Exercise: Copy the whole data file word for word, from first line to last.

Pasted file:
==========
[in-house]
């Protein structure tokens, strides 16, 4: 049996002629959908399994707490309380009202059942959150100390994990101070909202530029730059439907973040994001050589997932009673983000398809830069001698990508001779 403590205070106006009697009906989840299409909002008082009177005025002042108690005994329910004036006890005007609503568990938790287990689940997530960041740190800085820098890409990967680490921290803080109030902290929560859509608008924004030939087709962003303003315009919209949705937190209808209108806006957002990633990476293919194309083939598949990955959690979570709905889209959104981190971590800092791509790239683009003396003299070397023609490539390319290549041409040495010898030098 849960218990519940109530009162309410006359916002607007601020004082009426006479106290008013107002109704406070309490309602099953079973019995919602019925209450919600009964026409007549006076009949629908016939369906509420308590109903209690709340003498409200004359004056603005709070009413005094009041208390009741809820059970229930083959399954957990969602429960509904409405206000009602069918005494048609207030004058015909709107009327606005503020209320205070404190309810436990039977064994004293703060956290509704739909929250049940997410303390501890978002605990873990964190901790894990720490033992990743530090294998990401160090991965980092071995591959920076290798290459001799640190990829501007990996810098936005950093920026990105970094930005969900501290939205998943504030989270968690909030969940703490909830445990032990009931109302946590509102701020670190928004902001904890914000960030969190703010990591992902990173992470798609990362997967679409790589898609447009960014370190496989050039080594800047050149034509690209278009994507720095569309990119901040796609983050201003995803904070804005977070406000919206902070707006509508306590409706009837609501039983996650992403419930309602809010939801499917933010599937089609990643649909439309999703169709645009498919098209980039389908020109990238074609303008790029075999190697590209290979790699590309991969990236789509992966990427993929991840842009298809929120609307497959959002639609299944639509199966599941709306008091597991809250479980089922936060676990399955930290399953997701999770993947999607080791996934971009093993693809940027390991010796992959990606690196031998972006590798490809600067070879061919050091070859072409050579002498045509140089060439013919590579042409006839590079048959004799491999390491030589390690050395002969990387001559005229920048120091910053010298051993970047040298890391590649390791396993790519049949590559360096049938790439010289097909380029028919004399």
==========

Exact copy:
[in-house]
């Protein structure tokens, strides 16, 4: 049996002629959908399994707490309380009202059942959150100390994990101070909202530029730059439907973040994001050589997932009673983000398809830069001698990508001779 403590205070106006009697009906989840299409909002008082009177005025002042108690005994329910004036006890005007609503568990938790287990689940997530960041740190800085820098890409990967680490921290803080109030902290929560859509608008924004030939087709962003303003315009919209949705937190209808209108806006957002990633990476293919194309083939598949990955959690979570709905889209959104981190971590800092791509790239683009003396003299070397023609490539390319290549041409040495010898030098 849960218990519940109530009162309410006359916002607007601020004082009426006479106290008013107002109704406070309490309602099953079973019995919602019925209450919600009964026409007549006076009949629908016939369906509420308590109903209690709340003498409200004359004056603005709070009413005094009041208390009741809820059970229930083959399954957990969602429960509904409405206000009602069918005494048609207030004058015909709107009327606005503020209320205070404190309810436990039977064994004293703060956290509704739909929250049940997410303390501890978002605990873990964190901790894990720490033992990743530090294998990401160090991965980092071995591959920076290798290459001799640190990829501007990996810098936005950093920026990105970094930005969900501290939205998943504030989270968690909030969940703490909830445990032990009931109302946590509102701020670190928004902001904890914000960030969190703010990591992902990173992470798609990362997967679409790589898609447009960014370190496989050039080594800047050149034509690209278009994507720095569309990119901040796609983050201003995803904070804005977070406000919206902070707006509508306590409706009837609501039983996650992403419930309602809010939801499917933010599937089609990643649909439309999703169709645009498919098209980039389908020109990238074609303008790029075999190697590209290979790699590309991969990236789509992966990427993929991840842009298809929120609307497959959002639609299944639509199966599941709306008091597991809250479980089922936060676990399955930290399953997701999770993947999607080791996934971009093993693809940027390991010796992959990606690196031998972006590798490809600067070879061919050091070859072409050579002498045509140089060439013919590579042409006839590079048959004799491999390491030589390690050395002969990387001559005229920048120091910053010298051993970047040298890391590649390791396993790519049949590559360096049938790439010289097909380029028919004399």